Higher living standards complicate the debate on US poverty

Tammie Hagen-Noey stands outside the group home where she lives, an anarchist collective in Richmond, Va.

WASHINGTON — Is a family with a car in the driveway, a flat-screen television and a computer with an Internet connection poor?

Americans — even many of the poorest Americans — enjoy a level of material abundance unthinkable just a generation or two ago. That indisputable economic fact has become a subject of bitter political debate this year, half a century after President Lyndon B. Johnson declared a war on poverty.

lifting the national minimum wage

House Republicans, led by Rep. Paul Ryan of Wisconsin, have convened a series of hearings on poverty, including one Wednesday, in some cases arguing that hundreds of billions of dollars of government spending a year may have made poverty easier or more comfortable but has done little to significantly limit its reach.

Indeed, despite improved living standards, the poor have fallen further behind the middle class and the affluent in both income and consumption. The same global economic trends that have helped drive down the price of most goods also have limited the well-paying industrial jobs once available to a huge swath of working Americans. And the cost of many important services crucial to escaping poverty — including education, health care and child care — has soared.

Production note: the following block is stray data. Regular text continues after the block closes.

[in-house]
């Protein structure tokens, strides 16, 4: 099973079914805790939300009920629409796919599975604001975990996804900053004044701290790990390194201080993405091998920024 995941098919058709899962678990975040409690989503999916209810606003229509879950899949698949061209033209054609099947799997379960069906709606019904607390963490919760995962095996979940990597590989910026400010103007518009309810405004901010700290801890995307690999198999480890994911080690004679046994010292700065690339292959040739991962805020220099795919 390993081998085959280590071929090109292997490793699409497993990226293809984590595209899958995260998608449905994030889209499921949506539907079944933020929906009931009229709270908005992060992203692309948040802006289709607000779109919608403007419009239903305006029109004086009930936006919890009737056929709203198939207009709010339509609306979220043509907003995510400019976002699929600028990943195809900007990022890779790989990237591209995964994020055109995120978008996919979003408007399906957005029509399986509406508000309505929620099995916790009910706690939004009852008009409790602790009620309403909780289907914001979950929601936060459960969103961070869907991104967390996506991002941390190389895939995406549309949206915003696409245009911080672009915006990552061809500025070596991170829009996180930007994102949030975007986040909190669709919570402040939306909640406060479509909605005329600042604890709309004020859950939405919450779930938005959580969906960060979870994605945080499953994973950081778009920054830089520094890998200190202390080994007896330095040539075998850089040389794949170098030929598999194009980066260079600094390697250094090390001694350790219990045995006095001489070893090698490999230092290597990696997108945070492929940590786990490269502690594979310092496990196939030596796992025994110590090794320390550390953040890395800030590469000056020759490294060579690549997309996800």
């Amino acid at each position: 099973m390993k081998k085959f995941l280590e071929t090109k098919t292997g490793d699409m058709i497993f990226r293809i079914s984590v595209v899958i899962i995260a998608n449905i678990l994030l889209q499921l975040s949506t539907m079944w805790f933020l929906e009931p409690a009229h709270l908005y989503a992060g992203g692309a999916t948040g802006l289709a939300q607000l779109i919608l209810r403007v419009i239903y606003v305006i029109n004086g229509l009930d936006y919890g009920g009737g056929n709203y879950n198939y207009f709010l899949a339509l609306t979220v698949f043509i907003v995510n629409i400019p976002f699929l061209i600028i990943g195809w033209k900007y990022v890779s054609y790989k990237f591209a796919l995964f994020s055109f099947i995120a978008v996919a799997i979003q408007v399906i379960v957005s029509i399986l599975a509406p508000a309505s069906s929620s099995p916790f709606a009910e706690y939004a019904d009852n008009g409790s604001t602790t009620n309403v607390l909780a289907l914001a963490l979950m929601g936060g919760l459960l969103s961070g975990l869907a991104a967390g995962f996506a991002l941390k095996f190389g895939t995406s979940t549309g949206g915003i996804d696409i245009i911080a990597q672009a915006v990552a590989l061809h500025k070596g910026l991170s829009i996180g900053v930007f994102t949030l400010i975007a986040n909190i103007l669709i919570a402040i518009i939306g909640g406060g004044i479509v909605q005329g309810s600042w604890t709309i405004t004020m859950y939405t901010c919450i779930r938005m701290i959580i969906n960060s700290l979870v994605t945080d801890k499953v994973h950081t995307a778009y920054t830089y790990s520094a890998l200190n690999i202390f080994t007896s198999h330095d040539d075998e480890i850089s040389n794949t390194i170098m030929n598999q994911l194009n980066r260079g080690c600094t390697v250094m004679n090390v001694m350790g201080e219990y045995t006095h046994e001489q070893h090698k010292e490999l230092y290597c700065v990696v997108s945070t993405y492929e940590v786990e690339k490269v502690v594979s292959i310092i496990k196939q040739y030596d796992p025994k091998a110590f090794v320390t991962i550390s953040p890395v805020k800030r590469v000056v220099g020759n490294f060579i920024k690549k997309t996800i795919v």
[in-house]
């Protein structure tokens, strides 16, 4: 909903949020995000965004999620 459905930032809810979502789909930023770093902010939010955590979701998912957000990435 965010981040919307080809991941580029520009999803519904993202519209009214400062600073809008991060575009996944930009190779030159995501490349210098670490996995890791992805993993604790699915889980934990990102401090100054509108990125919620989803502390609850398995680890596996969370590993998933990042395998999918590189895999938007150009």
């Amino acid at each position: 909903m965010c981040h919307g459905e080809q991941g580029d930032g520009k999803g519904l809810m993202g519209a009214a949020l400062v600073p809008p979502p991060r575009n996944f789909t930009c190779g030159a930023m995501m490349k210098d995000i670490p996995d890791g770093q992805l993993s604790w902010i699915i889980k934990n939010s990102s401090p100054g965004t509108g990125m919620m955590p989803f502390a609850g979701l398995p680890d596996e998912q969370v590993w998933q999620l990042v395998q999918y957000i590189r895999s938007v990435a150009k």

"Without a doubt, the poor are far better off than they were at the dawn of the War on Poverty," said James Ziliak, director of the Center for Poverty Research at the University of Kentucky. "But they have also drifted further away."

Democrats have generally argued that addressing this disjunction requires providing more support for the poor, raising the minimum wage, extending unemployment insurance benefits and making health care more affordable by expanding the reach of Medicaid and subsidizing private insurance for those who lack employer coverage.

Republicans, by contrast, have proposed reducing government regulations and overhauling existing programs to encourage more work, arguing that that would allow Washington to decrease spending on the poor.